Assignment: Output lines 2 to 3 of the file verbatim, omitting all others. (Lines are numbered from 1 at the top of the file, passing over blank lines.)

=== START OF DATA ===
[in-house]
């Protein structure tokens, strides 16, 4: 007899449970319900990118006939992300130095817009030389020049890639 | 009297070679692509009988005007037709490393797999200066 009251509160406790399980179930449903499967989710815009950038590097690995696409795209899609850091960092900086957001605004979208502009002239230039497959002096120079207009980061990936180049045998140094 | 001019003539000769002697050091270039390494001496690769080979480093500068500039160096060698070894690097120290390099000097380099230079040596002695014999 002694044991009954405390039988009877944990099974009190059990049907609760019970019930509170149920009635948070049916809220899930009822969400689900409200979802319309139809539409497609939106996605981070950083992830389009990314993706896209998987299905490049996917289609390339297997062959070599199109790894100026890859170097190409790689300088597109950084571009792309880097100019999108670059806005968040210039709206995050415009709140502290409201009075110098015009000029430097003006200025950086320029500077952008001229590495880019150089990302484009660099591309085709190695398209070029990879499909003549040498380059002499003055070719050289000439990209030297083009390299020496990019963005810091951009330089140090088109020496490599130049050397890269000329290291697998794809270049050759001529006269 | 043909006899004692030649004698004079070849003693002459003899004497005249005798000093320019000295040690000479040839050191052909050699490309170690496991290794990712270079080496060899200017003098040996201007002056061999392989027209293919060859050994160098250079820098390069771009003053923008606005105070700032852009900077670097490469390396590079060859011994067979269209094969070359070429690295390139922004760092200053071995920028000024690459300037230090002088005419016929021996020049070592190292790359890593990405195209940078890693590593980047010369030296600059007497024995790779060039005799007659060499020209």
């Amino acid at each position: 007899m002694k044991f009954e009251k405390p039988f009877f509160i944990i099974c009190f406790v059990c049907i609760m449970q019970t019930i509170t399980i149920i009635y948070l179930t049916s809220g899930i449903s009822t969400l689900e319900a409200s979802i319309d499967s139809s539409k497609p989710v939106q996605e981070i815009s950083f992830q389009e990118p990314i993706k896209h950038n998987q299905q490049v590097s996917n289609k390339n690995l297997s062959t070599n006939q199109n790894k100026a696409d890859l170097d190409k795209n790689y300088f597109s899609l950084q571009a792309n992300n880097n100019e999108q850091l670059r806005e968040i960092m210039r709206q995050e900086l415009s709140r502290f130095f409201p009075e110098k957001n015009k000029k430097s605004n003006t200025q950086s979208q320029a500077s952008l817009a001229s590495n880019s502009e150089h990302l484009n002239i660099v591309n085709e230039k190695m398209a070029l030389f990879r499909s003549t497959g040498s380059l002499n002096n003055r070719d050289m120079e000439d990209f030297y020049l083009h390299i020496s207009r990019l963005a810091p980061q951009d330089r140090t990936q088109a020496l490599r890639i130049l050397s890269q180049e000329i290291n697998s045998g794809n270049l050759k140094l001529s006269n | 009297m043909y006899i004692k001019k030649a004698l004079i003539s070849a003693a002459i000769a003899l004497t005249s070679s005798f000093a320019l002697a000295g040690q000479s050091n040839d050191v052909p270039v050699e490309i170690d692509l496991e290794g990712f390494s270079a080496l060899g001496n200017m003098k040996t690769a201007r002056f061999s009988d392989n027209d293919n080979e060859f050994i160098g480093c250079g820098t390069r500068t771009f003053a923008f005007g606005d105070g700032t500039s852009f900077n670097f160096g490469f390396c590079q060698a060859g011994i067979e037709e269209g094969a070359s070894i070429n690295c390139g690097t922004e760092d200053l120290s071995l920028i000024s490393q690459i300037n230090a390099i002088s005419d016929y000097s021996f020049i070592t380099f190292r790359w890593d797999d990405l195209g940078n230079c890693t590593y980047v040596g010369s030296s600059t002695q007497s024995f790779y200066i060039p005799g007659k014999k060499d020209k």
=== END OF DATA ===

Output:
């Protein structure tokens, strides 16, 4: 007899449970319900990118006939992300130095817009030389020049890639 | 009297070679692509009988005007037709490393797999200066 009251509160406790399980179930449903499967989710815009950038590097690995696409795209899609850091960092900086957001605004979208502009002239230039497959002096120079207009980061990936180049045998140094 | 001019003539000769002697050091270039390494001496690769080979480093500068500039160096060698070894690097120290390099000097380099230079040596002695014999 002694044991009954405390039988009877944990099974009190059990049907609760019970019930509170149920009635948070049916809220899930009822969400689900409200979802319309139809539409497609939106996605981070950083992830389009990314993706896209998987299905490049996917289609390339297997062959070599199109790894100026890859170097190409790689300088597109950084571009792309880097100019999108670059806005968040210039709206995050415009709140502290409201009075110098015009000029430097003006200025950086320029500077952008001229590495880019150089990302484009660099591309085709190695398209070029990879499909003549040498380059002499003055070719050289000439990209030297083009390299020496990019963005810091951009330089140090088109020496490599130049050397890269000329290291697998794809270049050759001529006269 | 043909006899004692030649004698004079070849003693002459003899004497005249005798000093320019000295040690000479040839050191052909050699490309170690496991290794990712270079080496060899200017003098040996201007002056061999392989027209293919060859050994160098250079820098390069771009003053923008606005105070700032852009900077670097490469390396590079060859011994067979269209094969070359070429690295390139922004760092200053071995920028000024690459300037230090002088005419016929021996020049070592190292790359890593990405195209940078890693590593980047010369030296600059007497024995790779060039005799007659060499020209």
């Amino acid at each position: 007899m002694k044991f009954e009251k405390p039988f009877f509160i944990i099974c009190f406790v059990c049907i609760m449970q019970t019930i509170t399980i149920i009635y948070l179930t049916s809220g899930i449903s009822t969400l689900e319900a409200s979802i319309d499967s139809s539409k497609p989710v939106q996605e981070i815009s950083f992830q389009e990118p990314i993706k896209h950038n998987q299905q490049v590097s996917n289609k390339n690995l297997s062959t070599n006939q199109n790894k100026a696409d890859l170097d190409k795209n790689y300088f597109s899609l950084q571009a792309n992300n880097n100019e999108q850091l670059r806005e968040i960092m210039r709206q995050e900086l415009s709140r502290f130095f409201p009075e110098k957001n015009k000029k430097s605004n003006t200025q950086s979208q320029a500077s952008l817009a001229s590495n880019s502009e150089h990302l484009n002239i660099v591309n085709e230039k190695m398209a070029l030389f990879r499909s003549t497959g040498s380059l002499n002096n003055r070719d050289m120079e000439d990209f030297y020049l083009h390299i020496s207009r990019l963005a810091p980061q951009d330089r140090t990936q088109a020496l490599r890639i130049l050397s890269q180049e000329i290291n697998s045998g794809n270049l050759k140094l001529s006269n | 009297m043909y006899i004692k001019k030649a004698l004079i003539s070849a003693a002459i000769a003899l004497t005249s070679s005798f000093a320019l002697a000295g040690q000479s050091n040839d050191v052909p270039v050699e490309i170690d692509l496991e290794g990712f390494s270079a080496l060899g001496n200017m003098k040996t690769a201007r002056f061999s009988d392989n027209d293919n080979e060859f050994i160098g480093c250079g820098t390069r500068t771009f003053a923008f005007g606005d105070g700032t500039s852009f900077n670097f160096g490469f390396c590079q060698a060859g011994i067979e037709e269209g094969a070359s070894i070429n690295c390139g690097t922004e760092d200053l120290s071995l920028i000024s490393q690459i300037n230090a390099i002088s005419d016929y000097s021996f020049i070592t380099f190292r790359w890593d797999d990405l195209g940078n230079c890693t590593y980047v040596g010369s030296s600059t002695q007497s024995f790779y200066i060039p005799g007659k014999k060499d020209k």